Hensley came away deeply disturbed by the case, and he’s angry that anti-death penalty proponents ignore the children’s deaths in trying to make Willingham into a martyr.
“In my opinion, justice was served,” Hensley said. “And it’s a shame he couldn’t have died three times, one for each of the little girls.”
Alan Bristol, who helped prosecute the case for the district attorney’s office, said Willingham was “one of the most evil people I’ve ever come in contact with in my life.”
“The guy was a sociopath,” he said. Willingham refused a polygraph, tortured and killed animals as a child, abused his wife repeatedly, thought more about losing his car than his children, and clearly lied about what happened in the deadly fire, Bristol said.
“None of the stories he told us panned out,” Bristol said. “He tried to make himself out to be a big hero, that he tried to go in and save the children, but there was no smoke in his lungs and he had only minor injuries.”
Bristol said the science for investigating fires may have changed over the last two decades, but the accelerant was there, and that evidence remains valid.
“I don’t have any doubt he did it, or was guilty,” Bristol said. “I think he would have been convicted whether we had the arson evidence or not.”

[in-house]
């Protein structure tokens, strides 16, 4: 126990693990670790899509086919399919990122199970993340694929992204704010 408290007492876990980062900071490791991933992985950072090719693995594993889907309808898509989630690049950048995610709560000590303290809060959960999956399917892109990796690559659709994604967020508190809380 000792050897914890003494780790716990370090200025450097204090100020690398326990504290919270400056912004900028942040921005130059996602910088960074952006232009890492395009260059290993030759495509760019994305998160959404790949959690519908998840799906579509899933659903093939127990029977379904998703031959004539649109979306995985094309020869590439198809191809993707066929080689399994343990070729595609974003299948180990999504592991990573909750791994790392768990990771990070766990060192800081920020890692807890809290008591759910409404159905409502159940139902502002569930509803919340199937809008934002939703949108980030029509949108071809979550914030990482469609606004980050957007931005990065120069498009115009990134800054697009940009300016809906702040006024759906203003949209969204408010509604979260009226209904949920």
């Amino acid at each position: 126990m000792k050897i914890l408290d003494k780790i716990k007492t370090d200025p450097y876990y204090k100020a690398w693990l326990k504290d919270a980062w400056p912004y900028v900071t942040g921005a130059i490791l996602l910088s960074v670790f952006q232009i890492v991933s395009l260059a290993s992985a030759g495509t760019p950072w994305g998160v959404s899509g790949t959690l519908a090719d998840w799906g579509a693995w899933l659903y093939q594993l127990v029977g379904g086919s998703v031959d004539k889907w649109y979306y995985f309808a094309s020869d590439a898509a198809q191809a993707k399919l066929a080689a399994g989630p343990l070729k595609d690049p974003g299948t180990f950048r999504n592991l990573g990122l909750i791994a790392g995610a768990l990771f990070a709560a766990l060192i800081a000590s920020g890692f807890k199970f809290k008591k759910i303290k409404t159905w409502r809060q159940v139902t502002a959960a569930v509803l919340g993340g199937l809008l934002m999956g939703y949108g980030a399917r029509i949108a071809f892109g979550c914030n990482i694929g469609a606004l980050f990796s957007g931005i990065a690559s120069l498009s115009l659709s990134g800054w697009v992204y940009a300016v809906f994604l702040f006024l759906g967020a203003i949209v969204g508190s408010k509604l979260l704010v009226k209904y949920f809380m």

Willingham appealed his case, but the verdict was upheld. In the end, he asked for clemency that never materialized.
"The only statement I want to make is that I am an innocent man convicted of a crime I did not commit,” Willingham said in his final moments. “I have been persecuted for 12 years for something I did not do.”
The article in the New Yorker quoted Willingham’s protest of innocence as his final words, but Loyd Cook of the Daily Sun was one of three media witnesses at the execution. Willingham’s actual final words were a venom-filled curse at his ex-wife as he attempted an obscene gesture, Cook reported.
“I hope you rot in hell, b—,” Willingham said before dying.
Stacy Kuykendall, who still lives in Navarro County, said she doesn’t talk about the case anymore. However, she did talk to Cook shortly before Willingham’s execution.